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Avoiding Last-Mile Challenges for Remote Workers
How do you create a consistently functional remote work environment when faced with inconsistent Internet connections among home workers? These six best practices can help.
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By Saadat Malik
Quickly rolling out and extending solutions to allow employees to work remotely has been one of the biggest operational changes in recent history. But there’s one catch we often hear regarding productivity, and that is inconsistent Internet connections that downgrade the experience, particularly while conducting conference calls or sharing material from a home office. This is not an easy problem to solve, since for most companies employee Internet connectivity is beyond what they consider their “scope of influence.”
But it needn’t be that way. Here are a set of methodologies and best practices to help you significantly improve the overall functionality of your remote work environment in the face of inconsistent last-mile connections.
Best Practice 1: Everyone’s remote work needs are different
Understanding and classifying the needs of your employees is a key first step. Whose needs are you addressing? The average remote worker, BYOD remote worker, power remote worker, high-security remote worker, or executives? Conduct a well-rounded analysis of the remote work needs of your organization. This needs to be a multidimensional review:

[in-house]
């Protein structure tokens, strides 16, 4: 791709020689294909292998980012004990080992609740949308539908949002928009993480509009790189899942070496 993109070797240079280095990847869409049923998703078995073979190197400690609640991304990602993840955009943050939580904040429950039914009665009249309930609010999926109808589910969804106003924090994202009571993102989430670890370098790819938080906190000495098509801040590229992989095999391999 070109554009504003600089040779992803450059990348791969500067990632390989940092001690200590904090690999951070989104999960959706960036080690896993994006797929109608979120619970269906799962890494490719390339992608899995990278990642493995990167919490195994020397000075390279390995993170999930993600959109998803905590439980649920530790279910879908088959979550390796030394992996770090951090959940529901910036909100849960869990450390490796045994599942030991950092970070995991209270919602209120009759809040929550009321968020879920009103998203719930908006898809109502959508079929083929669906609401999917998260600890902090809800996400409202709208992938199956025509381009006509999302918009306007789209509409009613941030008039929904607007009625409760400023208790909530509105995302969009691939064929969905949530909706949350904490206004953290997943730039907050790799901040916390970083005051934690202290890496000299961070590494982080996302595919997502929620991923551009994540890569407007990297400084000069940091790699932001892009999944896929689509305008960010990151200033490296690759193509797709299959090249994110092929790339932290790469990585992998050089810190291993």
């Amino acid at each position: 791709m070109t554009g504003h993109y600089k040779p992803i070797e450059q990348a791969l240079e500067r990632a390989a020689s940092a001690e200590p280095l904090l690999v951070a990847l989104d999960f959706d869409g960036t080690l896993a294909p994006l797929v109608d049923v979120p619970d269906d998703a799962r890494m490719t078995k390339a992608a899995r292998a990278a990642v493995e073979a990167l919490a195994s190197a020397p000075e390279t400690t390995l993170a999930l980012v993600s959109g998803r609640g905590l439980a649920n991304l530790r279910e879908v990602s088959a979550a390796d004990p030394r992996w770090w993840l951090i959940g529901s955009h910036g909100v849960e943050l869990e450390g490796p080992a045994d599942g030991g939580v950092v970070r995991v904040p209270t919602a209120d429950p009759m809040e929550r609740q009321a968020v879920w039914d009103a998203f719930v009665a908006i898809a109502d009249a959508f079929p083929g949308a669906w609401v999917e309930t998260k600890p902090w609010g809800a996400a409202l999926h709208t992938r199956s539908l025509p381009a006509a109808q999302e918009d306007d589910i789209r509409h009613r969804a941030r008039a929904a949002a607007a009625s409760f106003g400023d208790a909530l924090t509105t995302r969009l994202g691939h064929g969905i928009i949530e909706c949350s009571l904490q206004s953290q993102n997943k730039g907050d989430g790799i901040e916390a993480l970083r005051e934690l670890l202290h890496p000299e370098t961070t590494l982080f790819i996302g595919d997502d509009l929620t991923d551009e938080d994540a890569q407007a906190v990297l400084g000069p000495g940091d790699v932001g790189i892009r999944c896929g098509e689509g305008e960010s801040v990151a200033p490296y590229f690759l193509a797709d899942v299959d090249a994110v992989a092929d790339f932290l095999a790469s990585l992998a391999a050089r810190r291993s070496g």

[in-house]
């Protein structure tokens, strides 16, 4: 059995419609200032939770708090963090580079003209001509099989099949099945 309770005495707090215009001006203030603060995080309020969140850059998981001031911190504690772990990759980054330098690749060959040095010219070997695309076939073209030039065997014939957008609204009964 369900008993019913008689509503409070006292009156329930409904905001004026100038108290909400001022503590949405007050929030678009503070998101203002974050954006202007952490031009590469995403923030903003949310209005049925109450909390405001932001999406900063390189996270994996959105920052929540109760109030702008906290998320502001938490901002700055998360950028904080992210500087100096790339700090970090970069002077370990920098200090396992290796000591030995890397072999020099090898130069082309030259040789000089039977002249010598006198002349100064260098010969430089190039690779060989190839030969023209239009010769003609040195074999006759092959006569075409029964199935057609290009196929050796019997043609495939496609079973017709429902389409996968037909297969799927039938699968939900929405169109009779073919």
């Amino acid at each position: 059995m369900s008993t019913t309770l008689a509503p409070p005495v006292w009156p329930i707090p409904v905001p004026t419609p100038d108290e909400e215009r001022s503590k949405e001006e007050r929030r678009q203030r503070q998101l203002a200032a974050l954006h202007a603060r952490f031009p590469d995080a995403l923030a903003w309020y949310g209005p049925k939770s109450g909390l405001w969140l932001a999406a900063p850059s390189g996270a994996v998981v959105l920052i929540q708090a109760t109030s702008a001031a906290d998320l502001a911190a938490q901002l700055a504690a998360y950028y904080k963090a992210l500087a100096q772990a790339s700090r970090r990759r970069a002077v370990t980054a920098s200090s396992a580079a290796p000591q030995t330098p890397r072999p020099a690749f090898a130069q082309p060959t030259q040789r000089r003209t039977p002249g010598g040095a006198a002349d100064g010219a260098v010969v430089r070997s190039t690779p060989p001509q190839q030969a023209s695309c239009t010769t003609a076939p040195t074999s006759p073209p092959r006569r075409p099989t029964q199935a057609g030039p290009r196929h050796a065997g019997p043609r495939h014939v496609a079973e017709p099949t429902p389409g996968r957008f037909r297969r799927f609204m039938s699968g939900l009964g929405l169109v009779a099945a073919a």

Storage requirements (local, remote, and backup)
Voice communication requirements
Video communication requirements
Special access requirements (e.g. cellular, air-gapped systems, etc.)
Best Practice 2: Internet service is an essential utility for key employees
Based on the segmentation above, you can determine a set of key employees for whom a functional remote work solution based on their specific needs is non-negotiable at all times. For these employees, consider a few things:
Ensure they can get an appropriate bandwidth and usage contract with their Internet provider (see best practice 3). Having such SLAs in place for the appropriate groupings of employees can make a significant difference in your ability to control the overall experience for your employees, especially where Internet connectivity is choppy.
If they typically (or potentially) need to work from home, be prepared to provide them with a user experience measurement and troubleshooting device. This can significantly decrease the troubleshooting time for your support staff, and it could allow the users to do a bit of troubleshooting on their own, avoiding support calls altogether.